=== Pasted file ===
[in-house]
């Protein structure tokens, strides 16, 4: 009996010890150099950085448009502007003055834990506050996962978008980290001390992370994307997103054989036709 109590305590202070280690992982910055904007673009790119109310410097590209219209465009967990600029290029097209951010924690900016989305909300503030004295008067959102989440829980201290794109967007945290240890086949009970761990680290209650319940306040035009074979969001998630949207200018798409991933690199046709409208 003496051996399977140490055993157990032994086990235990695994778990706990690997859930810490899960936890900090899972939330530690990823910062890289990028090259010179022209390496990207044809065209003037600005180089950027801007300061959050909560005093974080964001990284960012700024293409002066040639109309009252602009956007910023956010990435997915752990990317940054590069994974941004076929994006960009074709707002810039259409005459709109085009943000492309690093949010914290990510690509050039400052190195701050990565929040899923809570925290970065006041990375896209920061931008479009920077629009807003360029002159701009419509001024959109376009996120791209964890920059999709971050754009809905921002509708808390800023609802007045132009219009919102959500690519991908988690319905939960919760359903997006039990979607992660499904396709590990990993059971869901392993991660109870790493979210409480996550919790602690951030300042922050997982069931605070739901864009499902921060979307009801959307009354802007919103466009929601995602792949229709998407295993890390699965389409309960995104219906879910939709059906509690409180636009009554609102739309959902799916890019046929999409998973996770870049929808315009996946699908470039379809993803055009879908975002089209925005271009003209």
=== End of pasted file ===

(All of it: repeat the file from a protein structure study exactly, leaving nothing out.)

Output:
[in-house]
């Protein structure tokens, strides 16, 4: 009996010890150099950085448009502007003055834990506050996962978008980290001390992370994307997103054989036709 109590305590202070280690992982910055904007673009790119109310410097590209219209465009967990600029290029097209951010924690900016989305909300503030004295008067959102989440829980201290794109967007945290240890086949009970761990680290209650319940306040035009074979969001998630949207200018798409991933690199046709409208 003496051996399977140490055993157990032994086990235990695994778990706990690997859930810490899960936890900090899972939330530690990823910062890289990028090259010179022209390496990207044809065209003037600005180089950027801007300061959050909560005093974080964001990284960012700024293409002066040639109309009252602009956007910023956010990435997915752990990317940054590069994974941004076929994006960009074709707002810039259409005459709109085009943000492309690093949010914290990510690509050039400052190195701050990565929040899923809570925290970065006041990375896209920061931008479009920077629009807003360029002159701009419509001024959109376009996120791209964890920059999709971050754009809905921002509708808390800023609802007045132009219009919102959500690519991908988690319905939960919760359903997006039990979607992660499904396709590990990993059971869901392993991660109870790493979210409480996550919790602690951030300042922050997982069931605070739901864009499902921060979307009801959307009354802007919103466009929601995602792949229709998407295993890390699965389409309960995104219906879910939709059906509690409180636009009554609102739309959902799916890019046929999409998973996770870049929808315009996946699908470039379809993803055009879908975002089209925005271009003209």